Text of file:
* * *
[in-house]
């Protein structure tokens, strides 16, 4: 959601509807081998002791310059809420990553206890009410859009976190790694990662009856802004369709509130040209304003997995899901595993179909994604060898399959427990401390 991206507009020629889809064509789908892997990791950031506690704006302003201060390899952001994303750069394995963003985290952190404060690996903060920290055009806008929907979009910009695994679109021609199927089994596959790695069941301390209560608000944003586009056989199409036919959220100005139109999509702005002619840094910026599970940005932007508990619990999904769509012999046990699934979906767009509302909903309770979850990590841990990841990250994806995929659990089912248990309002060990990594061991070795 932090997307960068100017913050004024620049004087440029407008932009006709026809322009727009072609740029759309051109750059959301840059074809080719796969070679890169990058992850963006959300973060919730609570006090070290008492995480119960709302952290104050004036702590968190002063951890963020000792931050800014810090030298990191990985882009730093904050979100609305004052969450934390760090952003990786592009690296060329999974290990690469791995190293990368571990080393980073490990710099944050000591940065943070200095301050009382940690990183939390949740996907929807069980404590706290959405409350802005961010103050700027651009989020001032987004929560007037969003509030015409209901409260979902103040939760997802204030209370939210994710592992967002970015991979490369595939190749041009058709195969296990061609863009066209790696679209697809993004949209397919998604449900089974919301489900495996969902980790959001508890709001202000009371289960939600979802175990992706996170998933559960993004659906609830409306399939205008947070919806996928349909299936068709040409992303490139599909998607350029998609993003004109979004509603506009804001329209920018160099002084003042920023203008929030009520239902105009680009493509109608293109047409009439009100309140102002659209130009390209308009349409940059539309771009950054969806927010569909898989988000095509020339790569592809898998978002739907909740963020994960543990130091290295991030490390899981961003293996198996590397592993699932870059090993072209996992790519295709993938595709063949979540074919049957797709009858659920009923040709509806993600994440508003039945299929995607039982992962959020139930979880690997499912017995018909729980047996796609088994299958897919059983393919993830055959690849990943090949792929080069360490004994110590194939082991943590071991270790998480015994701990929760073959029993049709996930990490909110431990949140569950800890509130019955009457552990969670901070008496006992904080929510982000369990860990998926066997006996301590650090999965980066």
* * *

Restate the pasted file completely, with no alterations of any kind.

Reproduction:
[in-house]
């Protein structure tokens, strides 16, 4: 959601509807081998002791310059809420990553206890009410859009976190790694990662009856802004369709509130040209304003997995899901595993179909994604060898399959427990401390 991206507009020629889809064509789908892997990791950031506690704006302003201060390899952001994303750069394995963003985290952190404060690996903060920290055009806008929907979009910009695994679109021609199927089994596959790695069941301390209560608000944003586009056989199409036919959220100005139109999509702005002619840094910026599970940005932007508990619990999904769509012999046990699934979906767009509302909903309770979850990590841990990841990250994806995929659990089912248990309002060990990594061991070795 932090997307960068100017913050004024620049004087440029407008932009006709026809322009727009072609740029759309051109750059959301840059074809080719796969070679890169990058992850963006959300973060919730609570006090070290008492995480119960709302952290104050004036702590968190002063951890963020000792931050800014810090030298990191990985882009730093904050979100609305004052969450934390760090952003990786592009690296060329999974290990690469791995190293990368571990080393980073490990710099944050000591940065943070200095301050009382940690990183939390949740996907929807069980404590706290959405409350802005961010103050700027651009989020001032987004929560007037969003509030015409209901409260979902103040939760997802204030209370939210994710592992967002970015991979490369595939190749041009058709195969296990061609863009066209790696679209697809993004949209397919998604449900089974919301489900495996969902980790959001508890709001202000009371289960939600979802175990992706996170998933559960993004659906609830409306399939205008947070919806996928349909299936068709040409992303490139599909998607350029998609993003004109979004509603506009804001329209920018160099002084003042920023203008929030009520239902105009680009493509109608293109047409009439009100309140102002659209130009390209308009349409940059539309771009950054969806927010569909898989988000095509020339790569592809898998978002739907909740963020994960543990130091290295991030490390899981961003293996198996590397592993699932870059090993072209996992790519295709993938595709063949979540074919049957797709009858659920009923040709509806993600994440508003039945299929995607039982992962959020139930979880690997499912017995018909729980047996796609088994299958897919059983393919993830055959690849990943090949792929080069360490004994110590194939082991943590071991270790998480015994701990929760073959029993049709996930990490909110431990949140569950800890509130019955009457552990969670901070008496006992904080929510982000369990860990998926066997006996301590650090999965980066």